I can’t imagine being a school teacher. To me, it seems like one of the toughest jobs in the world.
And sometimes the stress and headaches just get to be too much. Teachers of AskReddit shared the stories about how they finally decided they had to quit.
1. I’m out
“I had a severe ear infection and temporarily lost my hearing for 3 days.
Tried to push through it for the first day but realised that not being able to hear the 30 9-year-olds in my class made teaching them pretty difficult.
I took 2 days off and sent highly detailed plans to the supply who was covering me. This was the only time I took off for the whole year.
I return to work to no less than 10 complaints. Apparently my sick leave was ‘incredibly selfish’ as having a different teacher for 2 days was ‘very confusing’ for the poor darlings, who couldn’t cope.
The Head teacher backed me up and told them to, respectfully, f*ck off but that was very much the last straw.
I’m bending over backwards working weekends and evenings for you and your kid but you can’t afford me a little human decency? I’m out.”
2. Not gonna happen
“Friend of mine quit on the spot when he was asked to change a student’s grade.
The kid missed over 50% of the classes, never handed in homework, did poorly on tests, etc, and ended up failing the class. He truly earned his failing grade. Because his father was an influential member of the school board/generous donor/blah blah blah, they “couldn’t” let the kid have a failing grade on his record.
Summer school was also not an option because the family had already scheduled a vacation during the time that summer classes would be in session. So, the principal told my buddy that he had to change the student’s grade to a passing grade.
My buddy told the principal he would absolutely not sign off on that, and if it was so important to him, to change the grade himself. He then. said “if you do change it, don’t expect to see me back here in September.” Sure enough, the grade got changed, and my buddy packed up his sh^t and left.”
“My 6th grade substitute science teacher quit in the middle of class. We were wild and unruly. Totally out of control. I watched him rub his forehead in frustration and he stands up, yells “F*CK EVERY ONE OF YOU!”, grabs his briefcase and walks out. It wasn’t singularly my fault but I still feel really bad about it. I’m sorry, Mr. Messina.”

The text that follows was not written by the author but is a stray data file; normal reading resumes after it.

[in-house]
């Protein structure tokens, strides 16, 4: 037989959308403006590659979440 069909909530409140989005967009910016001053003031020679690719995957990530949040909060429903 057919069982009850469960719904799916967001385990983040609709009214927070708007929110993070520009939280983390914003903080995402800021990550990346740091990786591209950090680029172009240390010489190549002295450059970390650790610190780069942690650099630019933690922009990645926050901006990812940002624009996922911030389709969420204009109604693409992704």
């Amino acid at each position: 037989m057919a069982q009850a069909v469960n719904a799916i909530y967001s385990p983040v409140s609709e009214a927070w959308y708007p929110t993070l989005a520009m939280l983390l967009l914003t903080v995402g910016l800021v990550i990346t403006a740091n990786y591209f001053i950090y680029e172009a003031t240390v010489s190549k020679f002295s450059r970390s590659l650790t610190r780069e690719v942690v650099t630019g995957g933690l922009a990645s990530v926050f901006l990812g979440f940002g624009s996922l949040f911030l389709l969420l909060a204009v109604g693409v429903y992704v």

“The other teachers were gossipy and cliquey like they had never graduated high school (I started teaching at 30 after having worked in different types of jobs). They talked sh*t about each other all the time. The one teacher they all told me to avoid turned about to be the only teacher I could stand. Like me, she also worked “in the real world.”
The principal wanted me to lower my standards (which were exactly the state standards for that class. Nothing higher) because “they didn’t grow up talking about Shakespeare at the dinner table, like you.” Umm neither of my parents graduated high school so I don’t know why he assumed I was in some over educated household just because I had a few degrees. He was also just a major as$hole. (He later was demoted from principal back to a teacher because he was terrible).
The students were okay, but I couldn’t stand the other teachers.”
“Had a mental breakdown, brought about by stress: curriculum changes, meaning that low ability pupils were constant told that they were not good enough; less money meaning redundancies. Then the pressure of performance related pay with same said disinterested and low ability children. It was either leave teaching or commit suicide. Very supportive family and well paid partner meant that I could stop.”
6. Future felon
“Two things happened at once. After 4 years of teaching seventh grade:
A girl who complained to me for an entire semester of being harassed/groped brought a pocket knife to school and threatened a boy with it if he grabbed her breast again. SHE was expelled. I reported the incidents to administrators, school resource officers, and guidance counselors. They ignored her, me, and her other two teachers until she became that desperate for him to stop. as$holes.
Also, a “troubled” student (read: future felon, now a current felon) saw me walking from the convenience store with my goddaughter. He followed us and found my house. Started riding by, throwing stuff in my yard, yelling obscenities, etc. School resource officer said to go to the police; they said to go go him.
Final straw: he climbed on my fence and shot my dog with a paintball gun. I threatened to quit on the spot so they moved him from my class. Then over Christmas break, he stabbed and ruined my inflatable decorations.